Threaded Messages (2)

  2. Re: defining "flame"[ Go to top ]

    Joe, I have yet to read a post that is without merit, so-called pundits that are part of the TSS readership claim 'flame' when challenged, but in reality this is the best forum to vet out all viewpoints, and I personally hate rules of engagement, because they are based on conventional wisdom...for example, I have been called out on promotion of Glassfish at the expense of WebLogic, and questioning vendor politics on spec's, among other things... with respect to what is "flame-bait", i see this as a mute discussion, this is just an excuse for not talking about real issues that impact the marketplace, its just that some people don't like to have anything but the prescribed banter on the board, rather than a discussion that reaches below the surface...I don't accuse you of this, at least I have not in quite some time, I think you do a good job of moderating... but, if there are too many parameters, then TSS will succumb to staleness, and we might as well just point to press releases...let the thoughts flow freely, and the best will ultimately rise to the top; with all that said, I think the 'rules' you have enlisted are reasonable, i am just reaching out to those who hide behind the made-up word: flame.... douglas dooley
  3. Rules vs Reason[ Go to top ]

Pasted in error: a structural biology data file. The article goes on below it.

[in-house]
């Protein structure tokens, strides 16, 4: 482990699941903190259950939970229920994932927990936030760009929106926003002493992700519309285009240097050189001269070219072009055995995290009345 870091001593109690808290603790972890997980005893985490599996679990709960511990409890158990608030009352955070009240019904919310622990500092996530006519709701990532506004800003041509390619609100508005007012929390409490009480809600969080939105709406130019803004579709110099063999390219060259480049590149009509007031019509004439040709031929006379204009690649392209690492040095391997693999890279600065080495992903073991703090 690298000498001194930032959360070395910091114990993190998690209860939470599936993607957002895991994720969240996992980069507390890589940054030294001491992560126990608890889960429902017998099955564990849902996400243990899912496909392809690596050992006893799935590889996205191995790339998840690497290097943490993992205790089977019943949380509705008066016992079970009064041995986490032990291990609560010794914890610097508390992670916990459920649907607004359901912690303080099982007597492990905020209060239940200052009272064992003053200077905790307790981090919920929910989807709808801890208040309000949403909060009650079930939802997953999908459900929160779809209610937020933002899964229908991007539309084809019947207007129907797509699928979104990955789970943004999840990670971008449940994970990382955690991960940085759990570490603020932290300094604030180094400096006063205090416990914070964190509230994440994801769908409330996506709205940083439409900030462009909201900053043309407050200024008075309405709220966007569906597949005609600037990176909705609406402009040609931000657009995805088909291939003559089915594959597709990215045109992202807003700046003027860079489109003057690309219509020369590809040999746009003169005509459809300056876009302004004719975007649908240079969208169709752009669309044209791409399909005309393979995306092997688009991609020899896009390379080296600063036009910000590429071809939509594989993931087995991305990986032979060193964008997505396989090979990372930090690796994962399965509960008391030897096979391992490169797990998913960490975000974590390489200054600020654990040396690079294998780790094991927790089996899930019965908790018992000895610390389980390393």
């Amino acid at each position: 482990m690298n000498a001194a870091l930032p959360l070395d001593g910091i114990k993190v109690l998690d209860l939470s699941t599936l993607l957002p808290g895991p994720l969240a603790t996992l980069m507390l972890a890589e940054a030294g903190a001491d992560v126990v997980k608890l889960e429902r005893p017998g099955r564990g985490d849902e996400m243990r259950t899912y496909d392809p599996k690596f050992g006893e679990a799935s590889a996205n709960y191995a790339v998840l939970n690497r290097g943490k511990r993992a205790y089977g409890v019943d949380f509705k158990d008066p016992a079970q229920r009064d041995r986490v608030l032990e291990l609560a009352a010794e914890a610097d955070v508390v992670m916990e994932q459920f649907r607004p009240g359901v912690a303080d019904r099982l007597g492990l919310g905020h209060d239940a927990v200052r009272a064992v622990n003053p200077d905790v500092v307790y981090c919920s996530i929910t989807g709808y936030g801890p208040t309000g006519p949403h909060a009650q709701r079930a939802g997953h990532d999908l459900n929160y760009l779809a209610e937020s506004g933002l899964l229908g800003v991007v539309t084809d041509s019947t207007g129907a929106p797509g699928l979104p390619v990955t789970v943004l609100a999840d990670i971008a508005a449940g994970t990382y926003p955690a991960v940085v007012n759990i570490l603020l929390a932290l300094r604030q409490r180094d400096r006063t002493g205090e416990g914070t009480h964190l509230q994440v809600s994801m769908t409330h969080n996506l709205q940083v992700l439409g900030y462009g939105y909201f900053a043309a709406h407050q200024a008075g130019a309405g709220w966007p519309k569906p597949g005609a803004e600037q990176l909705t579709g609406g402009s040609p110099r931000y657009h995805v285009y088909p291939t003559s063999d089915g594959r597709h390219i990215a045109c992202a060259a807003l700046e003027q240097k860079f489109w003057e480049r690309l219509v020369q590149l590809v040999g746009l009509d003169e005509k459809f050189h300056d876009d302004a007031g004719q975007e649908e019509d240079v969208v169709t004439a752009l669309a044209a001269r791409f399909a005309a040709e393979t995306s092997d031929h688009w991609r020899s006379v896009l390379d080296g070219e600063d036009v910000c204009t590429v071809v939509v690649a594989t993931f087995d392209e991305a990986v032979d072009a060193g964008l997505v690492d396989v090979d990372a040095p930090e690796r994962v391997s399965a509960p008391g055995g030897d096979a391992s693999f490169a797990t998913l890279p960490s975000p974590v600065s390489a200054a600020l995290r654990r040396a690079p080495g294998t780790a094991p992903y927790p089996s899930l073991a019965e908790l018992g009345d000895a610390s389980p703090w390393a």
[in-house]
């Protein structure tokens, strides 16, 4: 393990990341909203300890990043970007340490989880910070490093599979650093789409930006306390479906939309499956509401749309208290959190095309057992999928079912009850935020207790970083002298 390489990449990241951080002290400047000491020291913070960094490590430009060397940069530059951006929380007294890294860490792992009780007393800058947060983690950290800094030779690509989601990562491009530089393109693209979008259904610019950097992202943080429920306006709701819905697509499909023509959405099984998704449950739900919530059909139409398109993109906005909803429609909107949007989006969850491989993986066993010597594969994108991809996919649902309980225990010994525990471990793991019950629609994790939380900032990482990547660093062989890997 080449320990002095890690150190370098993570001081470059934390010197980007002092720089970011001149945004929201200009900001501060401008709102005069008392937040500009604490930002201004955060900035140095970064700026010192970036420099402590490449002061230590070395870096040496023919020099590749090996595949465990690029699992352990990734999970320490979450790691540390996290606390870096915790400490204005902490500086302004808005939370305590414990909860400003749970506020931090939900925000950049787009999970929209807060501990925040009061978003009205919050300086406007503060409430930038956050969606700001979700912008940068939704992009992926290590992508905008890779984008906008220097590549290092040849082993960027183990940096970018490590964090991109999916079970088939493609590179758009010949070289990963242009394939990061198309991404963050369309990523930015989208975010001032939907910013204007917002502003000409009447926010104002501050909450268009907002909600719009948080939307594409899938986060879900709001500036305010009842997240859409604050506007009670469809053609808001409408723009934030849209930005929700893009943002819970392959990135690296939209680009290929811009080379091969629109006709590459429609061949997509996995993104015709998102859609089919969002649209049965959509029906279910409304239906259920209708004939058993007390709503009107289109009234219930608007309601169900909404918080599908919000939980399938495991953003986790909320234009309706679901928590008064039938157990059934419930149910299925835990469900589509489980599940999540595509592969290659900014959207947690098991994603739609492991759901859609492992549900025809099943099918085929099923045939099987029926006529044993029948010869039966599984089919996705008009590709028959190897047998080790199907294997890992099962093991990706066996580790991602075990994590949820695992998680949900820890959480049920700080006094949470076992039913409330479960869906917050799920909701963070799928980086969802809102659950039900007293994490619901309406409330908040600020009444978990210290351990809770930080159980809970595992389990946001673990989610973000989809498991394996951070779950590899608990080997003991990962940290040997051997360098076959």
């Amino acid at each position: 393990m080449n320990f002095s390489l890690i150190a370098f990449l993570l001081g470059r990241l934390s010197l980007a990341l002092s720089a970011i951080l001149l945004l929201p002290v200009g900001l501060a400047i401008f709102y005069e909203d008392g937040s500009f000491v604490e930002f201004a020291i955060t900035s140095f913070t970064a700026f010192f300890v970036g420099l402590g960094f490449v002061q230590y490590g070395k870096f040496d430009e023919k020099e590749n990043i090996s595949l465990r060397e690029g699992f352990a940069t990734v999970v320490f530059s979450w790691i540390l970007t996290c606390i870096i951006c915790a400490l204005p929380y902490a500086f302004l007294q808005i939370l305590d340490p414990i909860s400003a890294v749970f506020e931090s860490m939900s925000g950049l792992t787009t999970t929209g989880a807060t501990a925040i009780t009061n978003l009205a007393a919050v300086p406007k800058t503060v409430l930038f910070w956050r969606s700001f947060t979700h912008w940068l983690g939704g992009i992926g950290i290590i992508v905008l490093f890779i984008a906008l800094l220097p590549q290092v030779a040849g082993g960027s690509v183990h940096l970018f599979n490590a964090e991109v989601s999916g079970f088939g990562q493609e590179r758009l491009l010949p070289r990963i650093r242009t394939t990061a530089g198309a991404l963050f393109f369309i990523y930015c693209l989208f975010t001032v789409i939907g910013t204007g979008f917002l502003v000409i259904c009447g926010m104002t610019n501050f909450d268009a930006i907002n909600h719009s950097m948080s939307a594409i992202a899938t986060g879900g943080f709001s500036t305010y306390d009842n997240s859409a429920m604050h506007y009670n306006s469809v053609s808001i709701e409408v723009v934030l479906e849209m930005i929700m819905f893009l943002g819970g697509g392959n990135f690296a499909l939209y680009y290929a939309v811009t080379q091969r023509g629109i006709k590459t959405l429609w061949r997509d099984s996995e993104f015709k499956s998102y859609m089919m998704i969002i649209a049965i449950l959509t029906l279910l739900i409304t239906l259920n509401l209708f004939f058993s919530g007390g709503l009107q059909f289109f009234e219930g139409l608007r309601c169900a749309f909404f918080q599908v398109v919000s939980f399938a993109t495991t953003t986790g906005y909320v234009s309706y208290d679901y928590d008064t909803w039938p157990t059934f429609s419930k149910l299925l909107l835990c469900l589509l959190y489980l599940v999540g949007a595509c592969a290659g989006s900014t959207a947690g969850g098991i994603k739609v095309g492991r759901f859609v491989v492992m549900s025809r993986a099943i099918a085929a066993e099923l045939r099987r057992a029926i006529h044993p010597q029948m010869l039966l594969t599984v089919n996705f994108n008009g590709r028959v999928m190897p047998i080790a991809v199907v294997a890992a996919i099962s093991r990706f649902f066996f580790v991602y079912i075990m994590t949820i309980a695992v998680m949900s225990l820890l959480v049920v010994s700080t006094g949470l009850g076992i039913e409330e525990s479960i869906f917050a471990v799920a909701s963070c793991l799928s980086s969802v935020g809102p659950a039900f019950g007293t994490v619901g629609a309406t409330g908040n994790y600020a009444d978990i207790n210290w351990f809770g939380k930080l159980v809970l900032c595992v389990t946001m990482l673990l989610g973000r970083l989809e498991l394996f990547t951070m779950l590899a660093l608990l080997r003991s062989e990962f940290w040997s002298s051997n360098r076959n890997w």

I think the tips address well-known problems in general technical writing on the web and perhaps even more so on TSS. There might be one fault though with the posting - the choice of words. As much as techies hate to write and tend to assume that their readers have a certain knowledge, they also, especially when they consider themselves to have something important to say (which perhaps should be a pre-requisite for writing in the first place), they hate to have someone giving them rules on what to say and how to say it. Again, I think Joesph's advice are to-the-point, effective and, actually, quite humble :). I would just like to remove the wording "rules" from it and focus on "tips" or "advice". This might also be the reason for Douglas post (pardon me if I'm wrong), which, as I understand it, addresses the mis-use of the word "flame" in the context of trying to quench a healthy debate. Here, I would like to add two general tips (a.k.a. advice. != rules), both related to "Respect your readers": * When trying to get your message through, try to choose your words and/or tone in order for you not to sound like a preacher or a salesman. Try to be up-front with the abilities AND liabilities of what you are proposing as a solution/product/way of doing things. For one thing, your readers will be as smart, or probably smarter than you, and they will find the liabilities sooner or later and especially if you try to hide them, they will see it as a challenge to prove you wrong. * When responding to a post which you found misleading, unintelligent, or outright offensive, resist the urge to express your instinctual feelings in colorful words. A wise person said to me: "Never write anything in anger". Instead, use questions, mild manners and a humble tone, and I guarantee that you will get your message across a lot quicker, with less effort, and with less amount of people you cannot look in the eye on the next conference. Also, you will most likely be held in much higher regard by your peers, which is probably one of the main reasons you are writing in the first place. Or in simple words, don't "flame". :)